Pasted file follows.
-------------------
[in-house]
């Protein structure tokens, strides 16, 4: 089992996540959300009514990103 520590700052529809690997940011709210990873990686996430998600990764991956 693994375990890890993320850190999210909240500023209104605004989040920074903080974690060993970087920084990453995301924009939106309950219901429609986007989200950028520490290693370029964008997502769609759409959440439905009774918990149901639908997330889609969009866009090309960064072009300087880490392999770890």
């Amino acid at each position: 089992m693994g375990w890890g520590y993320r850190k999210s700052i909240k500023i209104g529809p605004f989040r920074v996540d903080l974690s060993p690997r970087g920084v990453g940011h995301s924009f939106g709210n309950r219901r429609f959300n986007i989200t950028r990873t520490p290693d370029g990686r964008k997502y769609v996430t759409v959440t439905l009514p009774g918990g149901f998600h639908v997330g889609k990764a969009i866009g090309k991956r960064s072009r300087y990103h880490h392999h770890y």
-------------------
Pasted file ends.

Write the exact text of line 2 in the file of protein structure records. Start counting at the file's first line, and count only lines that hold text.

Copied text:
């Protein structure tokens, strides 16, 4: 089992996540959300009514990103 520590700052529809690997940011709210990873990686996430998600990764991956 693994375990890890993320850190999210909240500023209104605004989040920074903080974690060993970087920084990453995301924009939106309950219901429609986007989200950028520490290693370029964008997502769609759409959440439905009774918990149901639908997330889609969009866009090309960064072009300087880490392999770890």